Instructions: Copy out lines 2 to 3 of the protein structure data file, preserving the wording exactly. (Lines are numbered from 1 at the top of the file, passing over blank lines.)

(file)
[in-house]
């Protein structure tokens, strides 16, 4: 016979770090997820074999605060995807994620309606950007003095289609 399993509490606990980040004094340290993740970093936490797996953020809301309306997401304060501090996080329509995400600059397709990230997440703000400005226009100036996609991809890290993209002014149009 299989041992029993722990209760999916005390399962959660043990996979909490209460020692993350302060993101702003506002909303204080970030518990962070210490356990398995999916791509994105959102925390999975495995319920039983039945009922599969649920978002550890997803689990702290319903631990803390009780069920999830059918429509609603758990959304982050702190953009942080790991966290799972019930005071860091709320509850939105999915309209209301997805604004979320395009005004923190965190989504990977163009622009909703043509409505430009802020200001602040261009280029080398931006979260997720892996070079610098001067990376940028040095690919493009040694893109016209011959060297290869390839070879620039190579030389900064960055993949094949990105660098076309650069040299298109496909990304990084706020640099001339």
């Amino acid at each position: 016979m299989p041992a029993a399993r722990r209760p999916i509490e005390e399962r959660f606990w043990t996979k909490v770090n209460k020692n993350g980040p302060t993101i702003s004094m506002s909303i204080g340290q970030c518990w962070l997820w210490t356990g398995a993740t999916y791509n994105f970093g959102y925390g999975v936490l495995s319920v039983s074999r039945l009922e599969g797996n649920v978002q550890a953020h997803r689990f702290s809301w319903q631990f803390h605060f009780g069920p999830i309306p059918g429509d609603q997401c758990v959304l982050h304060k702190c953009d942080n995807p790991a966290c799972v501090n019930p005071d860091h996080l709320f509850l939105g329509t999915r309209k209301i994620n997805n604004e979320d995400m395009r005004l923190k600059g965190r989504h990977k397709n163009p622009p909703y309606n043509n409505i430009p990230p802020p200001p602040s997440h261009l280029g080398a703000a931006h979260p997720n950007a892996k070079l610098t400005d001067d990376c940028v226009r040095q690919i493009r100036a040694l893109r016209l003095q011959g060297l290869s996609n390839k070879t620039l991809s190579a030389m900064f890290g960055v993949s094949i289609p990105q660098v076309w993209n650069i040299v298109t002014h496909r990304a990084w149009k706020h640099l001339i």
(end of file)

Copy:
């Protein structure tokens, strides 16, 4: 016979770090997820074999605060995807994620309606950007003095289609 399993509490606990980040004094340290993740970093936490797996953020809301309306997401304060501090996080329509995400600059397709990230997440703000400005226009100036996609991809890290993209002014149009 299989041992029993722990209760999916005390399962959660043990996979909490209460020692993350302060993101702003506002909303204080970030518990962070210490356990398995999916791509994105959102925390999975495995319920039983039945009922599969649920978002550890997803689990702290319903631990803390009780069920999830059918429509609603758990959304982050702190953009942080790991966290799972019930005071860091709320509850939105999915309209209301997805604004979320395009005004923190965190989504990977163009622009909703043509409505430009802020200001602040261009280029080398931006979260997720892996070079610098001067990376940028040095690919493009040694893109016209011959060297290869390839070879620039190579030389900064960055993949094949990105660098076309650069040299298109496909990304990084706020640099001339």
């Amino acid at each position: 016979m299989p041992a029993a399993r722990r209760p999916i509490e005390e399962r959660f606990w043990t996979k909490v770090n209460k020692n993350g980040p302060t993101i702003s004094m506002s909303i204080g340290q970030c518990w962070l997820w210490t356990g398995a993740t999916y791509n994105f970093g959102y925390g999975v936490l495995s319920v039983s074999r039945l009922e599969g797996n649920v978002q550890a953020h997803r689990f702290s809301w319903q631990f803390h605060f009780g069920p999830i309306p059918g429509d609603q997401c758990v959304l982050h304060k702190c953009d942080n995807p790991a966290c799972v501090n019930p005071d860091h996080l709320f509850l939105g329509t999915r309209k209301i994620n997805n604004e979320d995400m395009r005004l923190k600059g965190r989504h990977k397709n163009p622009p909703y309606n043509n409505i430009p990230p802020p200001p602040s997440h261009l280029g080398a703000a931006h979260p997720n950007a892996k070079l610098t400005d001067d990376c940028v226009r040095q690919i493009r100036a040694l893109r016209l003095q011959g060297l290869s996609n390839k070879t620039l991809s190579a030389m900064f890290g960055v993949s094949i289609p990105q660098v076309w993209n650069i040299v298109t002014h496909r990304a990084w149009k706020h640099l001339i």